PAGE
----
New York Roads - I-278 - Brooklyn-Queens Expwy.

Brooklyn-Queens Expressway

The brief BQE (the popular abbreviation) trench shows the same brick walls present on I-95 in the Cross Bronx Expressway, and in need of repair. These are all WB; after the Battery Tunnel (unsigned I-478) and Hamilton Ave. exit, the BQE technically becomes the Gowanus Expressway, though not by signage.

Similar view EB, and onto the Exit 27 ramp.

WB and down the opposite Exit 27 ramp.

All EB vehicles over 12'-2" had to take Exit 27, because I-278 then heads under a park and on top of I-278 WB and Furman St., leading to a very compressed situation. The decked roadway affords killer views of Manhattan and the Brooklyn Bridge above the twisted railing, but it would have been nice if truckers could have shared in those views. In the next-to-last photo, you can see that a small EXIT ONLY yellow patch has been laid over the older RIGHT LANE, probably because 1) the old method didn't clearly indicate that the right lane would have to exit, and 2) it was white on green, not black on yellow. The sign has since been replaced. (Vehicles over 12'-2" have to exit AGAIN at Exit 28A for the Brooklyn Bridge, but they had no way back on before then, so I really don't get how that's possible. Maybe the Exit 27 warning is premature.)

A bunch of westbound photos past the Manhattan and Brooklyn Bridges, ending along Exit 28. Click on the only photo with a button-copy shield for a closeup.

Continuing WB past Exit 28 into the quadruple deck that begins there. Furman St. is the lower level, I-278 EB is the next level up, and on top is a park with fabulous views of NYC, a concession by Robert Moses to the adjoining Brooklyn neighborhood in order to get his road built. Other villages (the NYC term for neighborhoods) weren't so lucky with their demands.

Cadman Plaza West EB at I-278 Exit 28 (Brooklyn Bridge). My retake of the second photo saved you a horribly blurry sign, and instead you can see the pitiful excuse for a shield that hasn't lasted ten years, if that. I'd rather see a little white-on-green shield than that.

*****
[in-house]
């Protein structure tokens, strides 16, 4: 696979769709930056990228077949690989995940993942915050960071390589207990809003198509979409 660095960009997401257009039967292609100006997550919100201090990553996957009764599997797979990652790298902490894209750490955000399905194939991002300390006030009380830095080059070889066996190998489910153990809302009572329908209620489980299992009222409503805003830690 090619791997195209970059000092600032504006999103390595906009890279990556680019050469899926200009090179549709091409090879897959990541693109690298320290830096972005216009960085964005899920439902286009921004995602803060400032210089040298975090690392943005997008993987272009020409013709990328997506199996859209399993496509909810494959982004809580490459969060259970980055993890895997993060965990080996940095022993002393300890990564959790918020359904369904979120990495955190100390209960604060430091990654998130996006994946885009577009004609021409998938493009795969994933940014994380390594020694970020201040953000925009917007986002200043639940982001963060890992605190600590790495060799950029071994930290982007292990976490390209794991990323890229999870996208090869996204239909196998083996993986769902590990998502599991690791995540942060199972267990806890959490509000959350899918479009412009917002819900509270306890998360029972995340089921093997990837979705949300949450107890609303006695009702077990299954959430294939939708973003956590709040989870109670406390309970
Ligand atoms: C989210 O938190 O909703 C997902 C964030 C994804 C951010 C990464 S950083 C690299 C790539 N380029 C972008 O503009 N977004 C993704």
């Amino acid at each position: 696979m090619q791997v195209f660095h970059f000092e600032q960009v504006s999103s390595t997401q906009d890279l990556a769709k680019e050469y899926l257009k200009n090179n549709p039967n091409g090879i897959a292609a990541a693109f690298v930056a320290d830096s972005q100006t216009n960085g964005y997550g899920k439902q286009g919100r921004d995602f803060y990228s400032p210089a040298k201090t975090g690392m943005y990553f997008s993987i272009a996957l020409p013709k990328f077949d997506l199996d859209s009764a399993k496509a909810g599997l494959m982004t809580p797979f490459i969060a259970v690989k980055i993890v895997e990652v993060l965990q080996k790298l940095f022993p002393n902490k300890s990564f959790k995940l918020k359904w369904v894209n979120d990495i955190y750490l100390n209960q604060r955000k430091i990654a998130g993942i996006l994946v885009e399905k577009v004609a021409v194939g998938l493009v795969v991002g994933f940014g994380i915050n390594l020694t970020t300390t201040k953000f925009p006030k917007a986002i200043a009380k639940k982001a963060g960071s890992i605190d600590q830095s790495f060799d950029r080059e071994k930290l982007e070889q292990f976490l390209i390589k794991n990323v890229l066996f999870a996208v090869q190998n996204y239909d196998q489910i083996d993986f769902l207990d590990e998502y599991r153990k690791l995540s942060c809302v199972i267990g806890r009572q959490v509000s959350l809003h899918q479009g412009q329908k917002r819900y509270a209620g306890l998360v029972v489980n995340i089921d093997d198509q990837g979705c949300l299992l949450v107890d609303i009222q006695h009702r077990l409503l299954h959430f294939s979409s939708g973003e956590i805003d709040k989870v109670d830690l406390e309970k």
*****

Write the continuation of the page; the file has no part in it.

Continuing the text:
BQE construction brings out the worst in contractors.

The Kosciuszko Bridge, connecting Brooklyn and Queens, and now marred by a VMS.

WB across the Kosciuszko Bridge, which passes by quite an impressive graveyard. It's not easy to steal guiderail from the side of a freeway with no shoulder. See the merge sign in the background of the narrow shield (third photo)? That merge creates traffic headaches for miles on this and I-495 (which interchanges just to the north/east). That's why the replacement for the Kosciuszko is proposed to have nine lanes - but the fate of New York City traffic may depend on which side gets the extra lane.

Taking EB Exit 35 to I-495 EB brings you underneath the freeway in a rare C-D road/freeway double-deck. In this direction, the structure is the most interesting spectacle. The lower level is even done up in fake brickwork like other old NYC expressways.

Keep note of the exit numbers on these WB signs, provided by Doug Kerr. You'll see the same signs in a moment:

Yup, you guessed it, these were renumbered in the past couple of years.

Continuing the eastbound Doug Kerr Photo Parade. I-278 briefly joins the Grand Central Parkway in the last photo, making it one of the only Interstates in the country that doesn't allow commercial traffic. (For a short time, I-78 through the Holland Tunnel was another.)

West to the Staten Island and Gowanus Expwys.
East to the Triboro Bridge and Bruckner Expwy.
Back to I-278 main page

Exit 28 to the Brooklyn Bridge
Exit 29A to the Manhattan Bridge
Exit 35 to I-495
Exit 36 (now 39) to NY 25
Exit 39 to the Grand Central Parkway
Brooklyn-Queens Expressway on Steve Anderson's
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